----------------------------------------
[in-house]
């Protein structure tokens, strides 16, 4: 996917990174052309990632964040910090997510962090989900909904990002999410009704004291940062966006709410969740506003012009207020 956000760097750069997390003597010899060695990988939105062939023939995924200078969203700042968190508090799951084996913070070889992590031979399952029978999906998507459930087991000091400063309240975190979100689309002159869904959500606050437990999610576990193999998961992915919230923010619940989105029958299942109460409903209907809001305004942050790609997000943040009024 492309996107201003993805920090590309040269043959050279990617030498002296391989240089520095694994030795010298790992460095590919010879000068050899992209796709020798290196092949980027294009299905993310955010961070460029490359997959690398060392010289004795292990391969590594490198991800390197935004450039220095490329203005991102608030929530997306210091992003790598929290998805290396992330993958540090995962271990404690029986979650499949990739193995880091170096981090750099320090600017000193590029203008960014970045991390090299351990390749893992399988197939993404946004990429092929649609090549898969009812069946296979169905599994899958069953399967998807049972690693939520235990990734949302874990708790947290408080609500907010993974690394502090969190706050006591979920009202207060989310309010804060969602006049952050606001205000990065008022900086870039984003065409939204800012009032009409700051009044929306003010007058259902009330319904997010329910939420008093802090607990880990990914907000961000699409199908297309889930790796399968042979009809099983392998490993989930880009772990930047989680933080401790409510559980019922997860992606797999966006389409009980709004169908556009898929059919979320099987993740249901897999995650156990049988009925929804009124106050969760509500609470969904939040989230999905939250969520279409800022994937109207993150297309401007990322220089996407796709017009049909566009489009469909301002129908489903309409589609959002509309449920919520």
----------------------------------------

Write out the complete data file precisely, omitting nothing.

[in-house]
């Protein structure tokens, strides 16, 4: 996917990174052309990632964040910090997510962090989900909904990002999410009704004291940062966006709410969740506003012009207020 956000760097750069997390003597010899060695990988939105062939023939995924200078969203700042968190508090799951084996913070070889992590031979399952029978999906998507459930087991000091400063309240975190979100689309002159869904959500606050437990999610576990193999998961992915919230923010619940989105029958299942109460409903209907809001305004942050790609997000943040009024 492309996107201003993805920090590309040269043959050279990617030498002296391989240089520095694994030795010298790992460095590919010879000068050899992209796709020798290196092949980027294009299905993310955010961070460029490359997959690398060392010289004795292990391969590594490198991800390197935004450039220095490329203005991102608030929530997306210091992003790598929290998805290396992330993958540090995962271990404690029986979650499949990739193995880091170096981090750099320090600017000193590029203008960014970045991390090299351990390749893992399988197939993404946004990429092929649609090549898969009812069946296979169905599994899958069953399967998807049972690693939520235990990734949302874990708790947290408080609500907010993974690394502090969190706050006591979920009202207060989310309010804060969602006049952050606001205000990065008022900086870039984003065409939204800012009032009409700051009044929306003010007058259902009330319904997010329910939420008093802090607990880990990914907000961000699409199908297309889930790796399968042979009809099983392998490993989930880009772990930047989680933080401790409510559980019922997860992606797999966006389409009980709004169908556009898929059919979320099987993740249901897999995650156990049988009925929804009124106050969760509500609470969904939040989230999905939250969520279409800022994937109207993150297309401007990322220089996407796709017009049909566009489009469909301002129908489903309409589609959002509309449920919520």